Before the last decade, it was common for office workers—particularly women—to pretend they didn’t have a family or other life commitments outside of work. But human companies, like those Arjun has run, care that their employees thrive both inside and outside the office, while being mindful of the balance between knowing everything in their employees’ lives and allowing them to live it freely.
Arjun described how one of his employees’ parents ran a small business in South-Central Los Angeles and needed their children’s support to keep it running day to day. So the Bay Area-based ReTargeter allowed the employee to travel to his parents’ store once a month on Thursdays and Fridays to work remotely in LA, juggling his account management role with helping out his parents’ business. Though Arjun noted that ReTargeter values face-to-face meeting time, the decision to let this employee help out his immigrant parents ultimately led to better work performance.
“The loyalty that created, the goodwill that created—both with that particular employee and with the team at large—was well worth the fact that he wasn’t necessarily in the office,” Arjun said. “Because the values were set and clear, he probably was more responsive and took his role even more seriously when he was [telecommuting].”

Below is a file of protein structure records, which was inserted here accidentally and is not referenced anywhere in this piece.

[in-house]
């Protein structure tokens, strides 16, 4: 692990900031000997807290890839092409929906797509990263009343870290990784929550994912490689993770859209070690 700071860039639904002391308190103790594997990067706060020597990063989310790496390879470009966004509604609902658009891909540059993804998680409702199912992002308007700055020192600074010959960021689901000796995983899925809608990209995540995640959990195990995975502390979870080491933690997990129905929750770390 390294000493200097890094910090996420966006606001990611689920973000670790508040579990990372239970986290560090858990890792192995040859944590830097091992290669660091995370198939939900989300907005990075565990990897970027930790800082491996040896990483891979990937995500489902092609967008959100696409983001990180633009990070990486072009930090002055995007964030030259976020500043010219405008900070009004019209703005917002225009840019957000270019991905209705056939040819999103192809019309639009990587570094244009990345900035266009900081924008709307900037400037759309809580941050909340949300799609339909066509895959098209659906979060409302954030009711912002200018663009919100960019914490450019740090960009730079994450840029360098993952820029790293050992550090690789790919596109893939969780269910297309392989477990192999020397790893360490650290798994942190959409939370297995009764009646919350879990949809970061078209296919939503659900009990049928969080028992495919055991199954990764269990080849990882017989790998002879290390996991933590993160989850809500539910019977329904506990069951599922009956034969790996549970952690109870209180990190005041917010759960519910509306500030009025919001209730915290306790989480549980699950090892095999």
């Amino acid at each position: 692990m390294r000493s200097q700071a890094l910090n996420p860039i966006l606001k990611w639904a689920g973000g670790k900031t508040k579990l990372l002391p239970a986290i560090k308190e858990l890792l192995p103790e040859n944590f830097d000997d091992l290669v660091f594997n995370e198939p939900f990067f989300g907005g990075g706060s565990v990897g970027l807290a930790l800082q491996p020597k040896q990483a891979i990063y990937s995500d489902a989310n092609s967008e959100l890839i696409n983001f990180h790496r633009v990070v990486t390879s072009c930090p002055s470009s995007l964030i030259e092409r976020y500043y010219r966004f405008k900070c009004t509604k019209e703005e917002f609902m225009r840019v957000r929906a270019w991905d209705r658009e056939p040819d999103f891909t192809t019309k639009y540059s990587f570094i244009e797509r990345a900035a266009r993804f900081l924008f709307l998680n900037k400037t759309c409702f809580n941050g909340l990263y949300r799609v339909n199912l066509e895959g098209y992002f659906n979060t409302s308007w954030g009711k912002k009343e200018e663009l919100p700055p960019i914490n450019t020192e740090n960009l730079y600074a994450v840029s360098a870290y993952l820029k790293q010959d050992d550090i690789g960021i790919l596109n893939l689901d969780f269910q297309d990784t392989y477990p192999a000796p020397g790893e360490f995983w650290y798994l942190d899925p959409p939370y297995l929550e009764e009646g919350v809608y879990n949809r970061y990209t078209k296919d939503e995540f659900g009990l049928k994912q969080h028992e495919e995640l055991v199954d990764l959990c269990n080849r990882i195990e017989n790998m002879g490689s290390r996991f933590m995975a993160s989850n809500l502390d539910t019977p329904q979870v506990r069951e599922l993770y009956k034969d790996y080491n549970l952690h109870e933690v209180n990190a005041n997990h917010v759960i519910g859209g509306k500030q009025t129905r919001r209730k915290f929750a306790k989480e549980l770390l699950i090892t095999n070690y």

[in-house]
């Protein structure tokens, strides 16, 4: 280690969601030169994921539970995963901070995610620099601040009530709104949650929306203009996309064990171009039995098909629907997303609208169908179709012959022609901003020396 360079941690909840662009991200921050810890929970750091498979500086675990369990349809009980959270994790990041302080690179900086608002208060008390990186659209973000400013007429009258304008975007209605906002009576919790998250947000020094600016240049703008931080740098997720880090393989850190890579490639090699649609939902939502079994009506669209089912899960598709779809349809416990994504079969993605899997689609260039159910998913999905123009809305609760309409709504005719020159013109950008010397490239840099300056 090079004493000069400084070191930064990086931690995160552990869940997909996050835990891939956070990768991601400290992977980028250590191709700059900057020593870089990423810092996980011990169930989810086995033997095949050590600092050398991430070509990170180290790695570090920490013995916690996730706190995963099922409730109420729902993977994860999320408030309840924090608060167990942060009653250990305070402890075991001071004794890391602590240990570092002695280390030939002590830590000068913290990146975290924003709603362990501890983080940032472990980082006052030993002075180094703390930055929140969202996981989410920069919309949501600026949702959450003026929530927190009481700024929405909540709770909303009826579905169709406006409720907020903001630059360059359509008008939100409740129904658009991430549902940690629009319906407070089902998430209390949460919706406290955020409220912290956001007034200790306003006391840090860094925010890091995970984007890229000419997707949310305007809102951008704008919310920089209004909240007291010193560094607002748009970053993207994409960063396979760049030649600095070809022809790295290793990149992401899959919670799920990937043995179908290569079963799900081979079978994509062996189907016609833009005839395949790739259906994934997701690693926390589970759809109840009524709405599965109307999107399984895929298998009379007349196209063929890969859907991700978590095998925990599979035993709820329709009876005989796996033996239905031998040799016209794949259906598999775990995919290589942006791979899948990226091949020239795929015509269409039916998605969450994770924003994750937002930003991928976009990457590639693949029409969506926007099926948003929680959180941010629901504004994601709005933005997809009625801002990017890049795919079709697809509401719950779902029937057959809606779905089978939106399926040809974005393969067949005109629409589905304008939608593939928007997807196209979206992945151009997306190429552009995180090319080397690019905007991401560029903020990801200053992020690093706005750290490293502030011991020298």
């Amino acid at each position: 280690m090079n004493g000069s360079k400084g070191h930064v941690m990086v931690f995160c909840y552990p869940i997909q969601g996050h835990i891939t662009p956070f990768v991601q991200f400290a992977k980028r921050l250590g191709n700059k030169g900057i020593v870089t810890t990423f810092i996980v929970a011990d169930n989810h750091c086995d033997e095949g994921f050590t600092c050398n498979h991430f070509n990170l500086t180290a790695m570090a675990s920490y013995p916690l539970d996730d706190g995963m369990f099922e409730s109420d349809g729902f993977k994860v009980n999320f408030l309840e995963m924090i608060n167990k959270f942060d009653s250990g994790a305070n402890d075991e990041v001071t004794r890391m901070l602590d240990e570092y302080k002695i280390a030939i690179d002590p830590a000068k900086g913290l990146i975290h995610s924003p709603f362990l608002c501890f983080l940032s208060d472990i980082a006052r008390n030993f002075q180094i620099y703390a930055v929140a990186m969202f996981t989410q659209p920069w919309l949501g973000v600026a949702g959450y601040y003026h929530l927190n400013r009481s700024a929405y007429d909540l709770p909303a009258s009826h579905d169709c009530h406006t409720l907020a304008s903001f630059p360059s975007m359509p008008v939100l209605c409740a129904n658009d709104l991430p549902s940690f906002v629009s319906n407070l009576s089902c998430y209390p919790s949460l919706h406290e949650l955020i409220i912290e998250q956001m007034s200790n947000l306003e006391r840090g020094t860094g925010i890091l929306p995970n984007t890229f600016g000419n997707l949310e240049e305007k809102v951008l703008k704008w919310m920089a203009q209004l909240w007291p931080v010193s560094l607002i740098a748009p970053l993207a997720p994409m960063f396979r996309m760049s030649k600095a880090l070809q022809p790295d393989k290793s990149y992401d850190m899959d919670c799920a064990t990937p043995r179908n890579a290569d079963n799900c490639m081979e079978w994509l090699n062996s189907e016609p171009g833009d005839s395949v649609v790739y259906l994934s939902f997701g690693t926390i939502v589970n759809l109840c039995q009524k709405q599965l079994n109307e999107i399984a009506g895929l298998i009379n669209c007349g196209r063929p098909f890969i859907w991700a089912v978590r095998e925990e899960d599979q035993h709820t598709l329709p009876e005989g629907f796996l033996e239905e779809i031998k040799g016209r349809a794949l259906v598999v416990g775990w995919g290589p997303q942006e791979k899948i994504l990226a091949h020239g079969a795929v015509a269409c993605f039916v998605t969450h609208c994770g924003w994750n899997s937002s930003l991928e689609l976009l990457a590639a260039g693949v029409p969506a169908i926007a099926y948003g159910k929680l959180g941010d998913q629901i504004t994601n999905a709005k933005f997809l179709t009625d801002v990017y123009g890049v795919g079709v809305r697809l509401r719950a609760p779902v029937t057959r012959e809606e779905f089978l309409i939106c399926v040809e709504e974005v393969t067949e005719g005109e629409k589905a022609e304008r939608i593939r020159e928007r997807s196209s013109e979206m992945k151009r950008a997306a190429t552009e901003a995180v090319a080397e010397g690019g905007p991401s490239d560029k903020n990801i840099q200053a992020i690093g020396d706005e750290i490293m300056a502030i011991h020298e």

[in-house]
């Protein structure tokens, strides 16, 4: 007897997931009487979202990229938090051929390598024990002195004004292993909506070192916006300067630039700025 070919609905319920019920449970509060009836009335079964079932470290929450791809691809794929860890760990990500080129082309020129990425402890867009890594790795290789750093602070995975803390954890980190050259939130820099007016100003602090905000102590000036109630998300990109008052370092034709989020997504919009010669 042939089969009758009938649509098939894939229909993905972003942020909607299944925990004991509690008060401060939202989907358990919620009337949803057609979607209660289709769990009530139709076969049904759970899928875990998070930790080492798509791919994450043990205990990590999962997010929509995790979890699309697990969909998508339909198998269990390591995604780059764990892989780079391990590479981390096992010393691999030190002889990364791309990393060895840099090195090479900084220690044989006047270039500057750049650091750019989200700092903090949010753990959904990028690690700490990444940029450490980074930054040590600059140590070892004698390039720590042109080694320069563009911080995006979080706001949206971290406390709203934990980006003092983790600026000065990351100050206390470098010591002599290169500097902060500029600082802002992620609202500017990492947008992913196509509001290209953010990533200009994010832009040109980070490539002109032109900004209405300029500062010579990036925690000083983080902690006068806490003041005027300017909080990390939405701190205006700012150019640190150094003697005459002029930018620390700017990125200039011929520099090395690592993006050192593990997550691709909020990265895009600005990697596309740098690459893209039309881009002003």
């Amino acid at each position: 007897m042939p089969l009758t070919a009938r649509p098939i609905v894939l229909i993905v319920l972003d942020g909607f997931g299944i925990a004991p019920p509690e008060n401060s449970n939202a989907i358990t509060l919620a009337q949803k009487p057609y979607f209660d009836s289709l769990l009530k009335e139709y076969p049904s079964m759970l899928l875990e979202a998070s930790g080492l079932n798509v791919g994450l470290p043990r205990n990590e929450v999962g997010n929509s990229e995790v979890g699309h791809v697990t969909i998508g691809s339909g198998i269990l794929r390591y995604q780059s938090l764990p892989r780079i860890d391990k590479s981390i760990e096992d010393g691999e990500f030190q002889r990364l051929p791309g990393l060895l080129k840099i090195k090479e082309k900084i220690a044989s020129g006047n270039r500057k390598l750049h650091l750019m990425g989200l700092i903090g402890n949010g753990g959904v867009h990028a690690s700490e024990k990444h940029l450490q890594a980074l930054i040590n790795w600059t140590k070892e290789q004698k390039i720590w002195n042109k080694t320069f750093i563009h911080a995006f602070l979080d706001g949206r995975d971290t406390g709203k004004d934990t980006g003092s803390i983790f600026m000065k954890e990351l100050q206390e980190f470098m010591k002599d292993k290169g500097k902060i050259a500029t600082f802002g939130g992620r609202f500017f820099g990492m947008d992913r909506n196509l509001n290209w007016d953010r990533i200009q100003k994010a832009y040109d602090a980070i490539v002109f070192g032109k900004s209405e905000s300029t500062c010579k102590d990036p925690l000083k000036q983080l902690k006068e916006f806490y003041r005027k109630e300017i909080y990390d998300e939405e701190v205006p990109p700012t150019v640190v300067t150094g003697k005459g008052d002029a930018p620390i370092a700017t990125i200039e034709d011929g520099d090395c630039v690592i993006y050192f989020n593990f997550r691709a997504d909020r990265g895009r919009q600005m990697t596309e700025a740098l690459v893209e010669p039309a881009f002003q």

Another employee who had cancer requested extra sick time for his follow-up treatments and checkups, which was also okayed. To keep this modern, radically accommodating work flexibility from being seen as favoritism or unfair for those working normal hours, Arjun said it’s on leadership to judiciously, repeatedly communicate the company values and be hyper-vigilant about the internal culture perceptions.
The human-centric future of work
While technology continues to swiftly shift the working world, Arjun argued that work is actually getting more human-centered as we become more focused on creation and less valued for perfecting PowerPoints, punching numbers, and pushing paper. With this evolution, being aware of the full human you work with becomes even more important, he said. Treating employees as interchangeable cogs in a machine and assuming everyone is driven by cash compensation or title bumps dismisses their actual needs and desires—and forms a culture that likely won’t retain people long-term.
“As lots of research has proven, there’s not only a direct cost [of replacing an employee], but also lots of ancillary and second-order challenges to it as well,” Arjun said. “An organization where people feel safe creates not only productivity, but creativity and innovation and ideas…frankly, happier employees.”